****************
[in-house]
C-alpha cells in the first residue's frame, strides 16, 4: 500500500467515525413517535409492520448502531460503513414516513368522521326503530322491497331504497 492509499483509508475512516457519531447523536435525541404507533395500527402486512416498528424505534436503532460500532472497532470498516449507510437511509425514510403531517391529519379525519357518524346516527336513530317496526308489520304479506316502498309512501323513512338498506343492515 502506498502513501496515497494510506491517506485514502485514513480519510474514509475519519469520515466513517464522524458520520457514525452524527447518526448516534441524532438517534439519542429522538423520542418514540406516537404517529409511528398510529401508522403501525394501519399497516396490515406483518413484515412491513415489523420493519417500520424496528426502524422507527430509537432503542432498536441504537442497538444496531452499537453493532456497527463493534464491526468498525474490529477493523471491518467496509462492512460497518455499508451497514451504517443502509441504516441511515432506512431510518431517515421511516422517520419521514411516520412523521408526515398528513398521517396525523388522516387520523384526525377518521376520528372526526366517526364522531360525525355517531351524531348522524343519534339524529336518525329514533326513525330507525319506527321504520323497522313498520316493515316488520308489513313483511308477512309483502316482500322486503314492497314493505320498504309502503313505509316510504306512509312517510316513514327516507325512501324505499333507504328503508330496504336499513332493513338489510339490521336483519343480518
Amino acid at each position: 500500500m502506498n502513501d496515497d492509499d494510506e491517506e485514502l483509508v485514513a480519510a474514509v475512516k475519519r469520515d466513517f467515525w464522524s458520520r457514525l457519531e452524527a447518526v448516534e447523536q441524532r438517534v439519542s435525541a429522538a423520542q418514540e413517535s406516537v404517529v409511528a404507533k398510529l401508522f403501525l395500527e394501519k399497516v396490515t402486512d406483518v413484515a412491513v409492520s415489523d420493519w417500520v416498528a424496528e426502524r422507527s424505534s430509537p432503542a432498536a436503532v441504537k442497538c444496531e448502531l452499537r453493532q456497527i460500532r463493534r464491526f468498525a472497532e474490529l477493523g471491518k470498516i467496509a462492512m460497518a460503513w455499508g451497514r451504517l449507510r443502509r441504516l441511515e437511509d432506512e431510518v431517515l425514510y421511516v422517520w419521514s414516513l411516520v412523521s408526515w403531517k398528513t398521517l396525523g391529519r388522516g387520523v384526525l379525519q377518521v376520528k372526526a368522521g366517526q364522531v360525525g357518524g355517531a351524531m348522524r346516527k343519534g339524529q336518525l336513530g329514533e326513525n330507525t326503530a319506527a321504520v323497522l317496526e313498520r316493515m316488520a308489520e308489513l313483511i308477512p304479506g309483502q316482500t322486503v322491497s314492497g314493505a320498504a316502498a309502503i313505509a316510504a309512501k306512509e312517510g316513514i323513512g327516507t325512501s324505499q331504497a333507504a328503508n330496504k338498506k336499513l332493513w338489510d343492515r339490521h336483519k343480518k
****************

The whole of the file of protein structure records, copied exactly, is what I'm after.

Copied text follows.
[in-house]
C-alpha cells in the first residue's frame, strides 16, 4: 500500500467515525413517535409492520448502531460503513414516513368522521326503530322491497331504497 492509499483509508475512516457519531447523536435525541404507533395500527402486512416498528424505534436503532460500532472497532470498516449507510437511509425514510403531517391529519379525519357518524346516527336513530317496526308489520304479506316502498309512501323513512338498506343492515 502506498502513501496515497494510506491517506485514502485514513480519510474514509475519519469520515466513517464522524458520520457514525452524527447518526448516534441524532438517534439519542429522538423520542418514540406516537404517529409511528398510529401508522403501525394501519399497516396490515406483518413484515412491513415489523420493519417500520424496528426502524422507527430509537432503542432498536441504537442497538444496531452499537453493532456497527463493534464491526468498525474490529477493523471491518467496509462492512460497518455499508451497514451504517443502509441504516441511515432506512431510518431517515421511516422517520419521514411516520412523521408526515398528513398521517396525523388522516387520523384526525377518521376520528372526526366517526364522531360525525355517531351524531348522524343519534339524529336518525329514533326513525330507525319506527321504520323497522313498520316493515316488520308489513313483511308477512309483502316482500322486503314492497314493505320498504309502503313505509316510504306512509312517510316513514327516507325512501324505499333507504328503508330496504336499513332493513338489510339490521336483519343480518
Amino acid at each position: 500500500m502506498n502513501d496515497d492509499d494510506e491517506e485514502l483509508v485514513a480519510a474514509v475512516k475519519r469520515d466513517f467515525w464522524s458520520r457514525l457519531e452524527a447518526v448516534e447523536q441524532r438517534v439519542s435525541a429522538a423520542q418514540e413517535s406516537v404517529v409511528a404507533k398510529l401508522f403501525l395500527e394501519k399497516v396490515t402486512d406483518v413484515a412491513v409492520s415489523d420493519w417500520v416498528a424496528e426502524r422507527s424505534s430509537p432503542a432498536a436503532v441504537k442497538c444496531e448502531l452499537r453493532q456497527i460500532r463493534r464491526f468498525a472497532e474490529l477493523g471491518k470498516i467496509a462492512m460497518a460503513w455499508g451497514r451504517l449507510r443502509r441504516l441511515e437511509d432506512e431510518v431517515l425514510y421511516v422517520w419521514s414516513l411516520v412523521s408526515w403531517k398528513t398521517l396525523g391529519r388522516g387520523v384526525l379525519q377518521v376520528k372526526a368522521g366517526q364522531v360525525g357518524g355517531a351524531m348522524r346516527k343519534g339524529q336518525l336513530g329514533e326513525n330507525t326503530a319506527a321504520v323497522l317496526e313498520r316493515m316488520a308489520e308489513l313483511i308477512p304479506g309483502q316482500t322486503v322491497s314492497g314493505a320498504a316502498a309502503i313505509a316510504a309512501k306512509e312517510g316513514i323513512g327516507t325512501s324505499q331504497a333507504a328503508n330496504k338498506k336499513l332493513w338489510d343492515r339490521h336483519k343480518k